DailyPost 2031

Behind all the grandiose vision of transforming the internet to the next generation, while doing away with most of the ills of the present, Web3’s primary backbone is a decentralised architecture. The capability of establishing this core is at the heart of what we can call the Web3 revolution. As the likelihood of Web3 becoming a reality is coming to the fore, the Web3 infrastructure heats up as more providers have started competing with each other, which indicates towards a healthy decentralisation of the Web3 ecosystem. While people interact open source applications as Metamask, Web3 games, the metaverse and the DeFi protocols, they don’t stop to think as to what happens in the background for all of it to work.

Web3 is a new digital city in the making and the node infrastructure providers are the ones who make this city live and kicking; which makes the operations possible; dynamic and real time with all the controls. The DApps need to communicate and serve billions of requests and other functions, so it is imperative to have a huge node infrastructure to support such operations. This being capital intensive these DApp builders provide remote access to nodes. There is huge monetary incentive to provide this infra but is it happening the way to best subserve the Web3 ecosystem. Unfortunately, the fastest to provide this sort of infra is being provided by centralised companies.

They set up a fleet of blockchain nodes, housed in AWS data centers and can be accessed by these developers for a subscription. The service has been provided but this has come with the heavy cost of centralization. This leaves the system vulnerable to attack. Once again as Web2, the system runs on the mercy of few powerful players. About 80% of the Ethereum nodes are located in the US and Germany. If only 3 mining pools come together, it can end up in a 51% attack. It is not the ideal or the functional goal which Satoshi Nakamoto had set out for. Distributed ledger is what is talked about and every transaction should have the consent of 51% of the nodes on the network. In the current scenario ”if large node providers collude, Web3 would lose all the advantages it has over Web2.”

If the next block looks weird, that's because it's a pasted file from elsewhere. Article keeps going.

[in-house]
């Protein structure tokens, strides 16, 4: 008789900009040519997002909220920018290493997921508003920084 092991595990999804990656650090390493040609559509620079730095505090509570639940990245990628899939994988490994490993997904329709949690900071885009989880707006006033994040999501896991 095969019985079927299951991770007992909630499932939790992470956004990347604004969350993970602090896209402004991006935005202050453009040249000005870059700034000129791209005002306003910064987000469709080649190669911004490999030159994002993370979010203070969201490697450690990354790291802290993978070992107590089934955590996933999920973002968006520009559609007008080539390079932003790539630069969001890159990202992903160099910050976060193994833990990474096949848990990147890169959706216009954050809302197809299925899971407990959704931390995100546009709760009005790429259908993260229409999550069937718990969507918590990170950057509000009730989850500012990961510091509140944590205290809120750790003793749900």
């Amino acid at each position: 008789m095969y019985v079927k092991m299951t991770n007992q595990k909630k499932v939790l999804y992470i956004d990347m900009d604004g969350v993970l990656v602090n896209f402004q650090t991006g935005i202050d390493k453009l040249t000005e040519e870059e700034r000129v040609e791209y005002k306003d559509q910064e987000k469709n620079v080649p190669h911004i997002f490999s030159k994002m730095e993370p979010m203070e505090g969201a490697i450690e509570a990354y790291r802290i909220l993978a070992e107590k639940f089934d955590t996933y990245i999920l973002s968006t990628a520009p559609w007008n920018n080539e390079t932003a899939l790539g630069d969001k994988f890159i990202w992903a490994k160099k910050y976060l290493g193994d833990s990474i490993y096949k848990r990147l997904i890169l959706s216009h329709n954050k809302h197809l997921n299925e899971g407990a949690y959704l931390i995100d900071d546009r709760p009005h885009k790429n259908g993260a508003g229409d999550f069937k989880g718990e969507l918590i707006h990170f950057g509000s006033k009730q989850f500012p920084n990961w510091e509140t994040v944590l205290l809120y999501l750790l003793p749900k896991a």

It will have to battle once again a losing battle from censorship resistance to trustworthiness and also* continue with the ongoing disadvantages;* relatively high fees and low transactional throughput. Outages can also happen anytime. Amazon has suffered many outages in the past. Recently, Ethereum’s move to Ethereum 2.0 was set back with a 7 hour outage. This happened because of a hardware failure of a single node on the network. Solona has suffered multiple outages due to lack of sufficient, decentralised nodes, competent enough to handle spiking traffic. The harsh reality is that many of the blockchain protocols are to find a way to scale and become more decentralised. But now decentralised providers are emerging as viable alternatives. There are a number of service providers in this space, such as Ankr, Flux and QuickNode, that are competing for their market share. In them is the strength of Web3 and our much better digital future.

Sanjay Sahay

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